Five Parsecs could theoretically go any number of places.

Fighter pilots? Mercenary captains? Colonists? Private investigators? 
There's really nothing you couldn't do.

Stay tuned.

Thursday, 11 January 2018

Five Parsecs From Home - tiny update

As we speak, the "Infinite Adventure" section at the back of the book has been updated to make way for Salvage Crew being released shortly.

No need to print anything else again, I didn't touch the rest beyond fixing one typo somewhere.

Five Parsecs optional rule: Stumbling

The intention is that Stunned characters cannot enter Brawling combat and for simplicity, they are not currently penalized either if engaged.

Optionally, you may try out this rule:


A Stunned character that enters a Brawl for any reason (whether initiating or defending) will fight as normal but must roll 2D6, picking the lower score for their Brawling score.

The Stunned character will suffer an additional hit for EACH of their dice that score a 1, meaning they can take up to three hits (ouch!).

There's a chance the Stunned character is actually faking it to lure an attacker.

If either of the Stunned characters dice is a 6, they will inflict a hit on the opponent, even if they ultimately lose the Brawl. This could mean both characters are struck.

A Stunned character rolls a 2 and a 4. Their final score is 2.

A Stunned character rolls a 1 and a 4. Their final score is 1 and they take an additional hit.

A Stunned character rolls a 2 and a 6. Their final score is a 2 but they will inflict a hit on the opponent even if they lose.

A Stunned character rolls a 1 and a 6. Both combatants take a hit (and the Stunned character likely takes another hit for losing)

Saturday, 6 January 2018

Readability and games.

Layout is tough. I'm self-taught and there's still big flaws I am looking to correct.

However, I think it's also a skill where a few tricks can go a long way and with self-publishing being all the rage in the RPG and wargaming communities, why not learn from each other?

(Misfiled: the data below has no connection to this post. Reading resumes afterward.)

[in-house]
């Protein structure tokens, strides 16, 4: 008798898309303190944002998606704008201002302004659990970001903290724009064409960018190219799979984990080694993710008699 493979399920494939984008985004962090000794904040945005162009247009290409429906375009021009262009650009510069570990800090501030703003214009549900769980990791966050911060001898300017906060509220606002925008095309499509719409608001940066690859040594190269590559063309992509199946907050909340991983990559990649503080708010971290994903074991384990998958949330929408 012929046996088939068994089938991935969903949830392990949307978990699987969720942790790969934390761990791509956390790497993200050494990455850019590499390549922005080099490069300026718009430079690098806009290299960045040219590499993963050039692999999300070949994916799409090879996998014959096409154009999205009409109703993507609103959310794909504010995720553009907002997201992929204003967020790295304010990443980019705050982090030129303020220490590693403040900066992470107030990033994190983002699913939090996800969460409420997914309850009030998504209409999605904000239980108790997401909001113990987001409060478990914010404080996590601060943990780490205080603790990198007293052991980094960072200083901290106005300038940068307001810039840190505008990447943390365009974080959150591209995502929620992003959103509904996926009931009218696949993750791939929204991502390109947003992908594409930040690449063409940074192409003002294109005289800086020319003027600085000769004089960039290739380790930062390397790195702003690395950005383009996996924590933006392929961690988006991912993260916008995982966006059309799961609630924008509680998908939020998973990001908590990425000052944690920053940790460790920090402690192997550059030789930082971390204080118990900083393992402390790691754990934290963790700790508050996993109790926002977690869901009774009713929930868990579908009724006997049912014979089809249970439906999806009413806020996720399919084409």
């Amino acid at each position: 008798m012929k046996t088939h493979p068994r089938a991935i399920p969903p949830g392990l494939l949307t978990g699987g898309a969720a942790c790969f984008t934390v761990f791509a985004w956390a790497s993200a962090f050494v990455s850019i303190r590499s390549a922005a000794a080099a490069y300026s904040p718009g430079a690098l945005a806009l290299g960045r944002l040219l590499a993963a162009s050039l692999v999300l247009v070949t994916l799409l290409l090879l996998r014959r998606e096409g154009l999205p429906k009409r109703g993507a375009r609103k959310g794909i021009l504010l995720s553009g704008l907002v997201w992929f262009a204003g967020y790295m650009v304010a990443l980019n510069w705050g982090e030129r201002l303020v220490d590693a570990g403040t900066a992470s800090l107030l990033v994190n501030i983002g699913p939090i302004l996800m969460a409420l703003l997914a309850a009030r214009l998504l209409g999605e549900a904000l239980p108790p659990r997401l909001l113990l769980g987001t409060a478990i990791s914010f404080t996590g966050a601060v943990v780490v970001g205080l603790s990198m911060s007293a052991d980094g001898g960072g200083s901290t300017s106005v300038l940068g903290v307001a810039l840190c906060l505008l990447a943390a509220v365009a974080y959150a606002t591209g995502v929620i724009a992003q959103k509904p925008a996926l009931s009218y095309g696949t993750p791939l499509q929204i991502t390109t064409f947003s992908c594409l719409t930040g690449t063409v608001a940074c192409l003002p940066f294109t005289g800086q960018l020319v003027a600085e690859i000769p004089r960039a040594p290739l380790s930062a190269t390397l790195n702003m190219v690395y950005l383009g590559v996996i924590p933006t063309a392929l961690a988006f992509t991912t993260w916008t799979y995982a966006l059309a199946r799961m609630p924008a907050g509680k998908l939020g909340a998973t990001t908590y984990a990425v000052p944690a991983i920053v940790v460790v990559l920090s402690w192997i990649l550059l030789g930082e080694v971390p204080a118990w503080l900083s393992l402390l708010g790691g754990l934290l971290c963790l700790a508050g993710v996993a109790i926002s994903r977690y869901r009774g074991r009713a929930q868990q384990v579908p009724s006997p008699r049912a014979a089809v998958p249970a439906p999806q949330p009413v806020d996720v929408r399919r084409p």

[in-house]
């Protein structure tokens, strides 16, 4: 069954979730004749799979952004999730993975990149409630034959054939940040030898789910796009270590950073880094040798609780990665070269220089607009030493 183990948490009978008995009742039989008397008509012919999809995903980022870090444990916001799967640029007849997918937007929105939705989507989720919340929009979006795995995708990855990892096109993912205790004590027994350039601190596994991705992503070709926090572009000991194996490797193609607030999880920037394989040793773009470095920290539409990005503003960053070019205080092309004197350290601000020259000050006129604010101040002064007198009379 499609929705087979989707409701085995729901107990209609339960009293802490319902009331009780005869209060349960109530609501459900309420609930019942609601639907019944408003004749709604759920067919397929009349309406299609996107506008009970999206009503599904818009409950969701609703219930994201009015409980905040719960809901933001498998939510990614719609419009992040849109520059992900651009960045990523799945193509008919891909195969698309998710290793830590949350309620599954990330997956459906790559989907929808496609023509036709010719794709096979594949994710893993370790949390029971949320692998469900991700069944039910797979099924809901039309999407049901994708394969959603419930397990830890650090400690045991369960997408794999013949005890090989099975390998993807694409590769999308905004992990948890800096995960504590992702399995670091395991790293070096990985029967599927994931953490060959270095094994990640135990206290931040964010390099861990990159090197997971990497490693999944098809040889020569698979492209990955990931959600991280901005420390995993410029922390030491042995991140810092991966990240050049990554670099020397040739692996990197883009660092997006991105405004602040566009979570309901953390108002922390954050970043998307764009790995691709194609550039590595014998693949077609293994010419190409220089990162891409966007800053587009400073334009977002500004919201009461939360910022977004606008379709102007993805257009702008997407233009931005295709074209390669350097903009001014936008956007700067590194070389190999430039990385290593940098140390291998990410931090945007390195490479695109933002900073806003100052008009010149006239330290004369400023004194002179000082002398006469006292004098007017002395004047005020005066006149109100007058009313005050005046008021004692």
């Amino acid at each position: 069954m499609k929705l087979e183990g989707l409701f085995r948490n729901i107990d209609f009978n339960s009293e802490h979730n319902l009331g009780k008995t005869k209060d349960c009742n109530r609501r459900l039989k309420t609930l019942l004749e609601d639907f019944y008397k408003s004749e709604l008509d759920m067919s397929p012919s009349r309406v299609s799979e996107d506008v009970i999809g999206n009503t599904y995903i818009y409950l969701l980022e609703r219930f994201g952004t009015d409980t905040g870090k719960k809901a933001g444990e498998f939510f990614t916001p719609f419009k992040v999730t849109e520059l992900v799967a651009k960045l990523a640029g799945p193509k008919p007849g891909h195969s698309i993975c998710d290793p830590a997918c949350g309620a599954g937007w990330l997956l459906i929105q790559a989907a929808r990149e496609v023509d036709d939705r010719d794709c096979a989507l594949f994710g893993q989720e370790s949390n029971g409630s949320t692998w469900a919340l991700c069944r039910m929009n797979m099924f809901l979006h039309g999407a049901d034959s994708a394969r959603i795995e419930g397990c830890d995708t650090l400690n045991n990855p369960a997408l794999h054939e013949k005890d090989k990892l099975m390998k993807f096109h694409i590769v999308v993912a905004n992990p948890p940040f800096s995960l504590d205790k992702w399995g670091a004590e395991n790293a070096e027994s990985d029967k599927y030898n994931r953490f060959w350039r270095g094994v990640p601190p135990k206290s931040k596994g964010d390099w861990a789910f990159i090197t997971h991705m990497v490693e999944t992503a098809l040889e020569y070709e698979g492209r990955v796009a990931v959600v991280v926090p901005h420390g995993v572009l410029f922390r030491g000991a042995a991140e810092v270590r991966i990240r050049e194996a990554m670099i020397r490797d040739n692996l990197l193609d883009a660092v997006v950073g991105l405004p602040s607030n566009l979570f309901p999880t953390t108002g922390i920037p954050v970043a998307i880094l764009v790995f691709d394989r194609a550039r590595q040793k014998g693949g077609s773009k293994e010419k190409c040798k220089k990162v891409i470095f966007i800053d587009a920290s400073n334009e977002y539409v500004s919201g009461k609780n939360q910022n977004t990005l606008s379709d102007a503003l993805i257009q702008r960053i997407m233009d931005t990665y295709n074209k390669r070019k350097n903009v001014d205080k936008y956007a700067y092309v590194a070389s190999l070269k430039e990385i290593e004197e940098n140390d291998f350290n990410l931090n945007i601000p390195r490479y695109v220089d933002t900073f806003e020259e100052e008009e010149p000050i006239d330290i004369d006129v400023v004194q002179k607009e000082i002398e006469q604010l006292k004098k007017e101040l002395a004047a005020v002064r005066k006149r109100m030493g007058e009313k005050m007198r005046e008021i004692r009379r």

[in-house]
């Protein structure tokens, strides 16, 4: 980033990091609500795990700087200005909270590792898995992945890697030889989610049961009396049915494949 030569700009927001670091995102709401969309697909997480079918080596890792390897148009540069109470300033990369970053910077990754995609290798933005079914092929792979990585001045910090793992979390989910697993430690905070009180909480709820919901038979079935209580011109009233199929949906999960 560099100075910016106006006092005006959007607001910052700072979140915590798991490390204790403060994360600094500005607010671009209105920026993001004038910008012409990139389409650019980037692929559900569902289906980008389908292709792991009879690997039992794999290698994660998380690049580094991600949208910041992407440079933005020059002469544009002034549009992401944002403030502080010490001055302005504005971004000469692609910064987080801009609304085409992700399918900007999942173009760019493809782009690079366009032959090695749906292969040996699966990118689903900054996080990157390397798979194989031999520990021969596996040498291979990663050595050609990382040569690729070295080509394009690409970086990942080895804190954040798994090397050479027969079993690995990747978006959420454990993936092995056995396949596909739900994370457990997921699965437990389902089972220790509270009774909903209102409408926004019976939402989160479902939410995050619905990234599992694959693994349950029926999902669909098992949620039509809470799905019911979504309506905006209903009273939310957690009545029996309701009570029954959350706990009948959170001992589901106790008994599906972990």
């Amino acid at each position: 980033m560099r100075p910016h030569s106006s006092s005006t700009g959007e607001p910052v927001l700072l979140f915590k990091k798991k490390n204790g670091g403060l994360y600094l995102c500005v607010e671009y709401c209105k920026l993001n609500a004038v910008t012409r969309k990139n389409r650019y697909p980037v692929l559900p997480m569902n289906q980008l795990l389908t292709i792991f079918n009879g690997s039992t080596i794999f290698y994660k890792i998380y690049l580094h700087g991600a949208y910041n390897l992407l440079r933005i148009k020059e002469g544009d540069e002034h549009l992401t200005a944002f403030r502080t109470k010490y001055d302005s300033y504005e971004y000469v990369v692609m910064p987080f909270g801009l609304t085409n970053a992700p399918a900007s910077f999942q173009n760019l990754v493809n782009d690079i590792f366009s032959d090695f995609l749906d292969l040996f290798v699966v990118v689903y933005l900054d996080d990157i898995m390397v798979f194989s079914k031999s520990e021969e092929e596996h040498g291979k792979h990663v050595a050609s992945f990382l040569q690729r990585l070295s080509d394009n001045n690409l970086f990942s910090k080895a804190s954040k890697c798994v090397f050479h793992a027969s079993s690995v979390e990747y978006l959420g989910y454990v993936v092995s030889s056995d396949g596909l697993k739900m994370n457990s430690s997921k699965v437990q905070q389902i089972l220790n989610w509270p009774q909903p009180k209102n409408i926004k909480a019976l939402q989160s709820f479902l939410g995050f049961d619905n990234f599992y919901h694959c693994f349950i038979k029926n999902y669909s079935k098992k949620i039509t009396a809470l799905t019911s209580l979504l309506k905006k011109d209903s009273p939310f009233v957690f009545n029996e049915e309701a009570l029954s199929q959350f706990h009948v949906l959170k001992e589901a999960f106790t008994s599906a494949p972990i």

A lot of games look bad.

I don't mean in the sense of art work: Many games have lots of gorgeous art (and most games have more art than NWG titles).
I mean in terms of the text being readable and easy to use.

There's a lot of style guides out there for writing which people may use, however, those are almost universally intended for text that is meant to be read (and often only once).
But games aren't like that.
Your player is going to need to reference the rules for "Single handed melee attack during adverse weather conditions" in the middle of a game, to determine if "a rain of acidic frogs" is considered an adverse weather condition or not.

I think we need to create our tools.

So... here's "Weasel's Rules of Making Text Less Bad":

These are not in any particular order of importance.

I welcome comments on these.
Feel free to share them or expand upon them as you see fit, as long as you give me a shout-out or link back here.

Pick if you intend the reader to print or read on the screen.
Personally, I despise dual column layouts for screen reading, but on paper, a single column tends to be wasteful and inflate the page count.

Tables, flow charts and similar should fit on one page if at all possible.

These are things the player will refer to during play, so having to page flip is a terrible experience.
If you are doing a print book, a table or flow chart crossing facing pages is acceptable.

Try to avoid having a few lines of text spill over to the next page or column.